A retired army doctor says he has perfected a simple and affordable technique to allow the hearing impaired to hear.
“I have developed a simple yet innovative approach in a family practice for age-related hearing loss (presbycusis), without the need for any hearing aid or surgical intervention,” Lt. Col. (retd.) Rajesh Chauhan told IANS.
“After treating dozens of senior citizens, I am reasonably sure that we might be on the brink of a major breakthrough. I have found an innovative, cheap, comfortable, reliable and permanent solution to restore hearing to those affected by presbycusis.”
“This technique might also be useful for patients who have a noise-induced hearing loss and for those suffering from otosclerosis, which also results in poor hearing and gradual hearing loss,” Chauhan added.
“This new technique that we accidentally developed requires refinement and research. It will help in managing age-related hearing loss without surgery, hearing aids or injections. It does not require surgery and hearing improves noticeably immediately after the first sitting,” Chauhan explained.
Two of his patients who had been using hearing aids have stopped using them.
Chauhan is cagey about divulging details about his technique. He first wants to patent it.
“It is a combination of many techniques, and they all work in tandem. It needs just two or three sittings to bring about the desired changes,” Chauhan said.
According to Chauhan, the younger generation and the aged are more prone to deafness from increasing noise pollution, use of gadgets, mobile phones and loud music.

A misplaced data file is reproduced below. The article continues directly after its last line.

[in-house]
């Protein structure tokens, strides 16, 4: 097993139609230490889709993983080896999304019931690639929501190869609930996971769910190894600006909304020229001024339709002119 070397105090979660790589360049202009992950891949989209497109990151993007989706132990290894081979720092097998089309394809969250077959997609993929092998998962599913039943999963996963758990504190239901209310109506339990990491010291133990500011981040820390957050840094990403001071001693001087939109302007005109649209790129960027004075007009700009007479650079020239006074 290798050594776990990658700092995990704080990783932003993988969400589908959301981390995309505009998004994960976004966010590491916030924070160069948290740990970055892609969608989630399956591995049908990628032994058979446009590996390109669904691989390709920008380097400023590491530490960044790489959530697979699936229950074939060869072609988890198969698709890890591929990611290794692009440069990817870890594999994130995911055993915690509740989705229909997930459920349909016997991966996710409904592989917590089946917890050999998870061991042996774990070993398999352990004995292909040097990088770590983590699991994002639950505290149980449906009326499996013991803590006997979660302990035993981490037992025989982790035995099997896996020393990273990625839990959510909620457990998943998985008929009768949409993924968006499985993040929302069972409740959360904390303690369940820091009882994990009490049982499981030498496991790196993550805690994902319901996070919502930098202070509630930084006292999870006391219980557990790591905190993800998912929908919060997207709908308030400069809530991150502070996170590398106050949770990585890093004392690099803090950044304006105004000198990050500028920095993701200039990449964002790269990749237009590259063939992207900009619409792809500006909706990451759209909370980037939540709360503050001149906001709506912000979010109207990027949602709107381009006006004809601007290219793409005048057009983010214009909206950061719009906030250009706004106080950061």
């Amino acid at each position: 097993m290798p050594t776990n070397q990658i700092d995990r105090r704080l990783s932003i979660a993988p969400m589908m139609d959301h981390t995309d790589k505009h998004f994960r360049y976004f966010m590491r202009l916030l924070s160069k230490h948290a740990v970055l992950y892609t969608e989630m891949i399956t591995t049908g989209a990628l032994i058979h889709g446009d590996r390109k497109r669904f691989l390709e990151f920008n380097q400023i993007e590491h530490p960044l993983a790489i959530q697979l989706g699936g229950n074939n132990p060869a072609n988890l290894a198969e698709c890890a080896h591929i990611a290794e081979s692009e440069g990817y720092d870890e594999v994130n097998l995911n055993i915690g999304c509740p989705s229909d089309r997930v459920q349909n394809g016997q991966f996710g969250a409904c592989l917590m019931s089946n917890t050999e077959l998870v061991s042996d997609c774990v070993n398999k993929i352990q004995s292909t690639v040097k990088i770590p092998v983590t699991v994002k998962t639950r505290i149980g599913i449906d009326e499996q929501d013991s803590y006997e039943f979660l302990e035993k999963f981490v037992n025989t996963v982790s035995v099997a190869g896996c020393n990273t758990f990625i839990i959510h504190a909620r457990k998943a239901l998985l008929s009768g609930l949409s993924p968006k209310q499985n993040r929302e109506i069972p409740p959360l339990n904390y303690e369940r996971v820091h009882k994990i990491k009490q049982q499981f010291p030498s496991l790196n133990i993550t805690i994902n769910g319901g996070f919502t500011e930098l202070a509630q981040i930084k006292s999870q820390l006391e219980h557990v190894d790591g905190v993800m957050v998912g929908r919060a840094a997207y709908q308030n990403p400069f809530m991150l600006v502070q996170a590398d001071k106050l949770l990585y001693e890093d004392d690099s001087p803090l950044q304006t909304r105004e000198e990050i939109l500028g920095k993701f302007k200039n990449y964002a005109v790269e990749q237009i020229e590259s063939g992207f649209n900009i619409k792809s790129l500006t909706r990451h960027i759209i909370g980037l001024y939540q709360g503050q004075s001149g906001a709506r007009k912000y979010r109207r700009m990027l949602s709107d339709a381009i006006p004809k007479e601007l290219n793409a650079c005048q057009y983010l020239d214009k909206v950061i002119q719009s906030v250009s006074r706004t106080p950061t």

Experts and data available from various sources, including the Indian Council of Medical Research (ICMR), make it clear that hearing impairment is on the rise in India, and one out of every 12 people is a victim.
Chauhan said the most common cause of loss of hearing is a perforated ear drum, a thin membrane that separates the ear canal and the middle ear. Another major cause is presbycusis, hearing loss due to ageing.
Nearly 6.3 percent of the Indian population suffers from progressive and acute hearing loss.
A year-long pilot phase of the programme by the Rehabilitation Council of India was to be kicked off in 25 districts across 12 states in 2007.
The programme aimed to train over 100,000 healthcare professionals from the district to the grassroot level about prevention, promotion, early identification and rehabilitation of all types of ear diseases.
But the progress of the programme has been tardy, with no discernible results to cheer for.
Chauhan explained: “As we grow old, some of us might develop hearing loss. Most of the old people affected tend to ignore this problem. Hearing loss is troublesome and difficult to manage.”
He added: “Some people try to overcome their hearing loss by using sign language, lip reading or by using a hearing aid. In certain cases, surgery and cochlear implant may help, but these are costly procedures.”
“A lot of my energy goes in communicating with my mother-in-law, who is hard of hearing. When I talk to her, the neighbourhood thinks I am waging a verbal war. I wish there was a cure for this problem, other than the expensive hearing aid. We bought a cheap gadget, but that amplifies sound a thousand times and creates more problems,” said Padmini, a homemaker.
Chauhan has a quick-fix solution for such people.